Hey, what’s up, guys? A couple of notes before we get started today. We hit that milestone on Tuesday of this week, and it’s just completely insane. I can’t really think of words to say right now. However, there will be a correct 100,000 subscriber bonus video coming. This is not it. The other thing I want to say is that I’m veering a little bit of course from my original planned schedule because in last week’s video on public speaking I said the next video will be on presentations.
Because I’ll be flying out to Vermont next Wednesday to give a presentation of my own, I haven’t had enough time to really put the quality and preparation into that video that I want and that I think you guys deserve. So I’m going to put that one off a little bit. I’m going to get through that presentation. Today I still desire to release something, so I thought it would be fun to go through 10 of my favorite fiction books.
This is ostensibly a top 10 list. I know the top three at least are my top three, and the rest of them are sort of maybe in dubious order. But these are things that I really enjoyed reading and I hope maybe you can find something that you’ll enjoy as well on this list. Now, a couple of ground rules before we get started. Number one, I have not included graphic novels, because I could probably fill an entire list with graphic novels on another day. And number two, no two books from the same series.
I’m not saying the same author is off-limits, but the same series is. Now, that being said, let’s get started with number 10, which is Snow Crash by Neal Stephenson. Just to let you know, I am very agnostic when it comes to the format of books I read. I like Kindle books. I like physical books. And I like audiobooks. So if I don’t own the physical edition, I’m just going to pop a picture up right here like this. Snow Crash is on the list because I absolutely love Stephenson’s writing and I love cyberpunk fiction.
This is the book that literally coined the term “avatar” in cyberspace terms. I really enjoyed it. There’s one other Stephenson book that I’ve read so far that I like more, which is coming up on the list, but I highly recommend this book if you like cyberpunk fiction at all. Number nine on my list is Ready Player One by Ernest Cline. Now, this is a book that didn’t really change my life or teach me any big lessons or anything, but I just absolutely enjoyed listening to it.
It’s a book about basically virtual reality, a kid who goes into a huge virtual reality world, and there are all these ’80s video games and movie and music references. Even though I wasn’t born in the ’80s, a lot of it was stuff I watched growing up as a kid. It was just super cool to fundamentally nerd out while listening to this book. I did listen to it. I will suggest the audiobook version of this book. While I usually like to create the character voices in my head and narrate my own way, I really liked Will Wheaton’s narration of this book.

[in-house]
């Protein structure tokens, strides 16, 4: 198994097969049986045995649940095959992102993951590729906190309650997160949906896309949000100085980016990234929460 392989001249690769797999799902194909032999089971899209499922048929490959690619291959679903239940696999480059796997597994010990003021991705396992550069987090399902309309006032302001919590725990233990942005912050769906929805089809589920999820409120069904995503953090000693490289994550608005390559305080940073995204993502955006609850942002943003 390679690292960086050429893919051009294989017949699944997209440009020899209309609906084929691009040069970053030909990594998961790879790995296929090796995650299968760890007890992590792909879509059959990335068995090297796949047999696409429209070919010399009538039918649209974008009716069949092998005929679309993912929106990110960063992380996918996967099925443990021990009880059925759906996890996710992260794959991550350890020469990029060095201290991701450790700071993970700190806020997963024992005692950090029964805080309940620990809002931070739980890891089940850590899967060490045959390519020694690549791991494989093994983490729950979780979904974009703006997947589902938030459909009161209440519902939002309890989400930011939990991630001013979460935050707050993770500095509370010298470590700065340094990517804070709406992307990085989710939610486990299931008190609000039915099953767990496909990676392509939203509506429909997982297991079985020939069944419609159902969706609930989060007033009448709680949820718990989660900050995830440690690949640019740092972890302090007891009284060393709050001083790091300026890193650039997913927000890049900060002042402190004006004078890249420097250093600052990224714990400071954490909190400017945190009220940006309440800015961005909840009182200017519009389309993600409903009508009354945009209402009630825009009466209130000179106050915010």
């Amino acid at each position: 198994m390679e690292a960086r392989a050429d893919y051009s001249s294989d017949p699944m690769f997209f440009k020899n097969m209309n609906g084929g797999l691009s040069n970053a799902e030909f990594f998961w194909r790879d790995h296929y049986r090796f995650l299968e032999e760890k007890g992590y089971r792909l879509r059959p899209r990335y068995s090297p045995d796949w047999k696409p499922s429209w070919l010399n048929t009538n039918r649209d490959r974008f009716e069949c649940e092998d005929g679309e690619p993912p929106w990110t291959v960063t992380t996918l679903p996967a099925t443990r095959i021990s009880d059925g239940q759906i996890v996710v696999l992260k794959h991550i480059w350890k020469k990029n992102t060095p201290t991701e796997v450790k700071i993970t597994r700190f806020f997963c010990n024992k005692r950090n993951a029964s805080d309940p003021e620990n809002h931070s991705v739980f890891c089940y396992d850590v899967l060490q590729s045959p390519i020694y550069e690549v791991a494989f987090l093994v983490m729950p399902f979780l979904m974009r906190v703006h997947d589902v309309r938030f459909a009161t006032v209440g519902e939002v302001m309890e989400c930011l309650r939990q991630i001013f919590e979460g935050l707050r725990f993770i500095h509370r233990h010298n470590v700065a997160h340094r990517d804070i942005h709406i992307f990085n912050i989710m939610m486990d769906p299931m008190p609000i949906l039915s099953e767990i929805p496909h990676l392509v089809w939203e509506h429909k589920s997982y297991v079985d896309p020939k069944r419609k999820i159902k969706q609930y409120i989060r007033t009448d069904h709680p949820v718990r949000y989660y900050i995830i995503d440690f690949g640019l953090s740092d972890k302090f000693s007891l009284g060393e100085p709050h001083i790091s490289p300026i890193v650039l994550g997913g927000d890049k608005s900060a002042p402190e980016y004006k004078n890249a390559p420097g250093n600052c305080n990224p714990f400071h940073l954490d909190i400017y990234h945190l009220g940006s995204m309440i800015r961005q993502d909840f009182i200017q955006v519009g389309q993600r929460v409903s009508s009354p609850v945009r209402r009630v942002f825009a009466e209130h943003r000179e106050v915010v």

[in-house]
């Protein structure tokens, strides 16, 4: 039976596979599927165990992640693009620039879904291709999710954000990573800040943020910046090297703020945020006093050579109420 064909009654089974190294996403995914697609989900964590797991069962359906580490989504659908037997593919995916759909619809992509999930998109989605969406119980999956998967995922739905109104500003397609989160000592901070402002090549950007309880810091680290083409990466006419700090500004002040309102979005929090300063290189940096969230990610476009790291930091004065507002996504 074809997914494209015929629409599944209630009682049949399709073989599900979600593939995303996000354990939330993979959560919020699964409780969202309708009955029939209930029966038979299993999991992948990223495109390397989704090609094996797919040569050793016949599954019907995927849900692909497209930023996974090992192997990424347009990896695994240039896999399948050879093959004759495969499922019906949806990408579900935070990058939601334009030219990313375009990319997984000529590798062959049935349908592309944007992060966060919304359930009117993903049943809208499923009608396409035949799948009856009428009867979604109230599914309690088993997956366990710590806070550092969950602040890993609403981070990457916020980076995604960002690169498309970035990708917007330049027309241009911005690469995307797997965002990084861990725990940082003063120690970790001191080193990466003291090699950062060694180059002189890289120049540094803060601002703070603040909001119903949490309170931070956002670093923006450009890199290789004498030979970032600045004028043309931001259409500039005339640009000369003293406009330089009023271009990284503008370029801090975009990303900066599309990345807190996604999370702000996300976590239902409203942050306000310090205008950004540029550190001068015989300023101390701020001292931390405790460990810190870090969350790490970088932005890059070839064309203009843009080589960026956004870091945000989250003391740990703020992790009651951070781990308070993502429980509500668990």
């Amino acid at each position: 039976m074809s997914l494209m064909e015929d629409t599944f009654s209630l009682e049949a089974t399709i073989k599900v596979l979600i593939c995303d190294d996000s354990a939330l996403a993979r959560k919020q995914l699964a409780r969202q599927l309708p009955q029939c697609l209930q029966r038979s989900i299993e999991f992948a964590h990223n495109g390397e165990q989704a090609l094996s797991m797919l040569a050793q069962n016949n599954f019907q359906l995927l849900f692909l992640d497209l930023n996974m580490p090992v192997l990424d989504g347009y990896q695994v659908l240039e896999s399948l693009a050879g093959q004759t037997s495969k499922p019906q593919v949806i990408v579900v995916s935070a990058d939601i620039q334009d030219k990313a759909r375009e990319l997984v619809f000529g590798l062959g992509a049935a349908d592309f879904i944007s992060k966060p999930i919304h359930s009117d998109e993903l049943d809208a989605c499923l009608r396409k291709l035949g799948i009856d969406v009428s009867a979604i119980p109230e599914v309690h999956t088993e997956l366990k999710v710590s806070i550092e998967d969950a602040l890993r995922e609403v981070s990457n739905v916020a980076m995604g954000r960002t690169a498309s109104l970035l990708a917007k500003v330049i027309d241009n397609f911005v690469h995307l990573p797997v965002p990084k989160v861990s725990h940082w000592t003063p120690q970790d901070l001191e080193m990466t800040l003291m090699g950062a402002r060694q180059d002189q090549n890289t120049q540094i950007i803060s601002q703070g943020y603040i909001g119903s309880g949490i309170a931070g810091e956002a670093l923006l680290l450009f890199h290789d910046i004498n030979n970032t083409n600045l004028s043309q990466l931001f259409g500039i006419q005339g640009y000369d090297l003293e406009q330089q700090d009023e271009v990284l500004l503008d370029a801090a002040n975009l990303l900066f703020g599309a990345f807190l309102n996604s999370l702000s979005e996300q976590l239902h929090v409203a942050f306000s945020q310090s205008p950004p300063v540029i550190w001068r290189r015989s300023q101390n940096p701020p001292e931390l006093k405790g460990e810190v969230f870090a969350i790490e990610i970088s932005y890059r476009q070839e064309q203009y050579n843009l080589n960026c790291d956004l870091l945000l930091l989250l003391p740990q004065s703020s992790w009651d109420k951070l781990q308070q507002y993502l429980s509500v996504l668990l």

Will Wheaton’s amazing in general and his narration of this book is great. Definitely check it out. Read it in any case, but I love the audiobook version. Book number eight is The Sirens of Titan by Kurt Vonnegut. You’re probably getting a little bit of a sci-fi vibe here, and yes, the seniority of my favorite fiction is sci-fi and fantasy. But I absolutely loved this book. It has a lot of themes about free will and actually made me think a lot. My friend Martin, who was actually my flatmate, recommended this book to me, and I believe it is his favorite book.
I didn’t really top the favorite list for me, but I did enjoy it a lot, so it makes this list. Book number seven is Ender’s Shadow, yes Shadow, not Game. I absolutely love Ender’s Game. It’s also one of my favorite books. However, I thought the shadow was a little bit more compelling because it tells the story from Bean’s perspective instead of Ender’s. There’s a little bit more grittiness to it. There’s a little bit more of the tactical, nitty-gritty details of how they win the battles, and I really liked seeing his perspective, and also that secondary perspective opened up a lot of new perspective on Ender’s thoughts.
So definitely check it out if you haven’t read it. But I would recommend reading Ender’s Game first. Book number six is the abandoned Spear by Peter Brett. Now this book is part of a series called The Demon Cycle, and there are presently four books out right now. I’ve read all four and I’ meagerly awaiting the fifth one, which I believe should be the conclusion of the series. Basically it’s a story about these demons who come up at night, and they’re basically invincible and unkillable to all the humans, until … Well, you’ll just have to read what happens. But it’s pretty darn cool. This is the one book on my list that I like better than the genuine start of the series.
I perfectly love the first one, which is called The Warded Man, or The Painted Man, depending on where you live. But The Desert Spear has a much more interesting setting, in my opinion, and some cooler relationships that are built along with its storyline. I definitely recommend the whole series, but the second one is my favorite so far. Book number five I actually own in print, and it is Mistborn by Brandon Sanderson. Now, I’m going to go on a limb here and say that the entire Mistborn series, at least the first three books, are my favorite in the number five category.